Archive for June, 2009
Lawrence Krauss in his Internet article God and Science Don’t Mix argues that there are fundamental incompatibilities between science and religion in seeking explanations to the world. He also argues that it is quite rational (and reasonable) for scientists to apply materialist techniques from scientific research to existence in general. Science has been so successful at producing reliable knowledge so it seems reasonable to apply similar (no God) approaches to life in general. Even religious scientists seem to face conflicts on specifics in this area. In a panel with two highly-regarded religious scientists, Krauss described how he posed to them how they reconcile the virgin birth with basic knowledge of biology. They attempted to describe the birth as having important mythic qualities but presented no explicit defense of this core Roman Catholic belief.
See my previous post on this topic.
Alex McCullieNo comments
Two popular “science versus religion” debates have raged recently in blogland. Firstly, science is accused of having an atheistic agenda by excluding supernatural explanations in its purview. Secondly, some historians have weighed into the debate by saying that the traditional conflicts between science and religion have been grossly exaggerated.
Despite many writers emphasising the ability of science and religion to coexist, I see science and religion as fundamentally incompatible and likely to clash when attempting to explain the same phenomena. I should clarify that by “science” I am referring to a diverse range of secular research activities from physics to history, and, importantly, where there are no theological imperatives.
Over the last 500 years science has embodied a naturalistic or materialistic methodology, in which scientific research seeks physical explanations using observations and reason. Prior to the enlightenment thinkers and scientists like Francis Bacon and Isaac Newton saw scientific research as a means of discovering God through his work in nature – a sort of natural theology. Since then, however, science has moved towards a secular approach indifferent to any supernatural beliefs. So, despite critics attempting to brand science as atheistic, methods of science work independently of religious beliefs rather than denying them. Scientific knowledge is built on empirical research with mathematical and logical reasoning. Despite all its failings, science tends to be open, self-critical and, therefore, self-correcting.
Religion derives its explanations from revealed knowledge – scriptures and interpretations by religious fathers and authorities – combined with personal reflection and feelings. More than science, religion emphasises tradition and continuity, where religions comfortably base current day prescriptions on sacred texts often thousands of years old. By contrast science emphasises new knowledge and new developments where a 2000 year old scientific work may be admired as an interesting curiosity. It would not be taken as having any scriptural authority. So scientific thinking has much less respect for the past than the revered approaches taken by most religions.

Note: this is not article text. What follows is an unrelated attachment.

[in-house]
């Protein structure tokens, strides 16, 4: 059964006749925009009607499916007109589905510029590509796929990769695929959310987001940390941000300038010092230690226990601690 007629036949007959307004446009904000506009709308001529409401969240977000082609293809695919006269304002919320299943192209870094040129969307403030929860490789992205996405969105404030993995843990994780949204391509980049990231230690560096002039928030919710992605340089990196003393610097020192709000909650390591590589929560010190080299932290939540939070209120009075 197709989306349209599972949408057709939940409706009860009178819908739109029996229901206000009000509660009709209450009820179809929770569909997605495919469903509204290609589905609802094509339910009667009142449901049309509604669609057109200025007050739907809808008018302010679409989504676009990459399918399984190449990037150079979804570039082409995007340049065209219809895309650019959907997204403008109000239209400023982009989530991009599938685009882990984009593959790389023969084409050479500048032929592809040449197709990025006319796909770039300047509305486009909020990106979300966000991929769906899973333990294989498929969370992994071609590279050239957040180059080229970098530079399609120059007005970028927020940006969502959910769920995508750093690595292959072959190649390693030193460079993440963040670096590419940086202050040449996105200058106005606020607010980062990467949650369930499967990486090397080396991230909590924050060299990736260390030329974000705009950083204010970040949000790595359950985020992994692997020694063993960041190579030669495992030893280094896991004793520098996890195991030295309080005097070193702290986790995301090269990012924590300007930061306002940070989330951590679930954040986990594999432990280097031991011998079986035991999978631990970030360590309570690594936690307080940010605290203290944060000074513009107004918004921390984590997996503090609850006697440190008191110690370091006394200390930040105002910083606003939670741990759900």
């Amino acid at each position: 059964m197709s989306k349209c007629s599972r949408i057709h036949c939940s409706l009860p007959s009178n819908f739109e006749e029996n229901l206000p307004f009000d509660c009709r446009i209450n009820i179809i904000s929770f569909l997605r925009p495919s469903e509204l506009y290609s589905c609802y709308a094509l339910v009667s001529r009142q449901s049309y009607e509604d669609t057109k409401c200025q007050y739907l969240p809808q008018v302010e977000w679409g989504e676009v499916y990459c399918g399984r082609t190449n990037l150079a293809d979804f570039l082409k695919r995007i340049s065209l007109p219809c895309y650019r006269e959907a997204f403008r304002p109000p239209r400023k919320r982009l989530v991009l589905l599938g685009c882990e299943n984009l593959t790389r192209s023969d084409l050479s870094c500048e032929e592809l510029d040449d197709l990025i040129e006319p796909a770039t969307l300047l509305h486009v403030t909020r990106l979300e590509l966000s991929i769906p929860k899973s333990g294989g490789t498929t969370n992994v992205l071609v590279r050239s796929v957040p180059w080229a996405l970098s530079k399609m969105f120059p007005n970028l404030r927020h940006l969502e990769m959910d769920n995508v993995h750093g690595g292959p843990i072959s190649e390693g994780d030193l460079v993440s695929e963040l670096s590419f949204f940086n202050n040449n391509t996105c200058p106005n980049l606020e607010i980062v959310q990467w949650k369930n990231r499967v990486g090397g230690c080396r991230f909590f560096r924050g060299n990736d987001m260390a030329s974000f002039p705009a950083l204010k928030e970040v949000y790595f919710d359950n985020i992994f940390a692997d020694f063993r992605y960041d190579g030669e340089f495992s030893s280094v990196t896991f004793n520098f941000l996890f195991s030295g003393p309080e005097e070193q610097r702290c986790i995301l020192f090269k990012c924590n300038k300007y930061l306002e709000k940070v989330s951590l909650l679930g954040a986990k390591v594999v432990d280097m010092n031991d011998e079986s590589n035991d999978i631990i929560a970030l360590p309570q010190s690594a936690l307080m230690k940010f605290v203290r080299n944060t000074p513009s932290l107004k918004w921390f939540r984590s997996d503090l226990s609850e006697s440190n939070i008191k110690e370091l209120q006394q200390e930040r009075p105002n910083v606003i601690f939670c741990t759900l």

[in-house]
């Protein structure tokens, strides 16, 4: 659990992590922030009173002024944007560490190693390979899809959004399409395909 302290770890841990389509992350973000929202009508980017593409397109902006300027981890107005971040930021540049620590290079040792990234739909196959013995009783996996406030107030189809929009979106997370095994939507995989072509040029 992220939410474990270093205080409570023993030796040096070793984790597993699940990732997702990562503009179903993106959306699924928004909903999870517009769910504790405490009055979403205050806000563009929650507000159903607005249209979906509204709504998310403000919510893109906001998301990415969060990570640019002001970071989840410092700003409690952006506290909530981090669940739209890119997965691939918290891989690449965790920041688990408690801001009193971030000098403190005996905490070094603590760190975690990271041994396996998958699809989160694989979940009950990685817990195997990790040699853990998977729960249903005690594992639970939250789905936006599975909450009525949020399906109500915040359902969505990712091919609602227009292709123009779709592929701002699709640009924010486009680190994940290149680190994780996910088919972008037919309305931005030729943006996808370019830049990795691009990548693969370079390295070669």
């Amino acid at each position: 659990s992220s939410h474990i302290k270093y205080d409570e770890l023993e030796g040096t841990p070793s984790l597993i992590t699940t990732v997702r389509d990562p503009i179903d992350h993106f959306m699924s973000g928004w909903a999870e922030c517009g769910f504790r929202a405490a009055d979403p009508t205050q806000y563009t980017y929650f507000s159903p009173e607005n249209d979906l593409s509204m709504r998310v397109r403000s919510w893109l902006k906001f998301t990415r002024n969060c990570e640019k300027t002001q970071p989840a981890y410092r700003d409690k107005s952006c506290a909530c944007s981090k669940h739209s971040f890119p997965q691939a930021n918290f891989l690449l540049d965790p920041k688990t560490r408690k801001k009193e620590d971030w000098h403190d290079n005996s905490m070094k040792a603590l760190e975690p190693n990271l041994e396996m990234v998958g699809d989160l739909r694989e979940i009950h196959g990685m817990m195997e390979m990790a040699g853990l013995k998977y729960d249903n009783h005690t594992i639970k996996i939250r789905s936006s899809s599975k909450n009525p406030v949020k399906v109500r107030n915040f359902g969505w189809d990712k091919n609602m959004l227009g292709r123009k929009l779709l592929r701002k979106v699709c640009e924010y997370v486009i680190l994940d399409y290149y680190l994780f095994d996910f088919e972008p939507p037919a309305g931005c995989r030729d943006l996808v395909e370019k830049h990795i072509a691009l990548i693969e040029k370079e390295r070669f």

Many have argued the philosophical merits of science taking a physical approach to its research and avoiding and supernatural explanation. Put simply, the underlying assumption of science that all things are knowable in theory contradicts religion’s comfortable embrace of the “mystery”. However I prefer pointing to the success of the scientific project. No other method offers anything comparable to producing reliable human knowledge. Our lives inexorably depend on and have been improved by the understanding and technology that flow from scientific endeavours.
Clashes between science and religion are inevitable. Science provides natural descriptions and explanations of our world. More and more science explores all aspects of our existence, even areas seen as traditionally inaccessible such as mind-body dilemma and human moral behaviour. By contrast religions provide prescriptions and explanations claimed from divine authorities through sacred ancient texts, inspired historical and modern-day interpretations and appeals to personal feelings and reflections. As science seeks to provide natural explanations for religious “mysteries” and thereby directly threaten religious beliefs, there will be clashes. The on-going evolution verses creation debates exemplify this type of conflict and that will continue on many other issues as well. One can imagine clashes will continue over human morality and free-will as well human similarities to other animals to name only a few.
Finally people should to actively resist any attempt to “infect” science with religious beliefs. Deferring to religious mysteries and sensibilities will impede the independence and progress of science and return science and our thinking to being the “hand-maiden” of particular religious traditions. Simply put, science does not need religion and is infinitely better off without it. We should resist its intrusions where ever possible.
Alex McCullieNo comments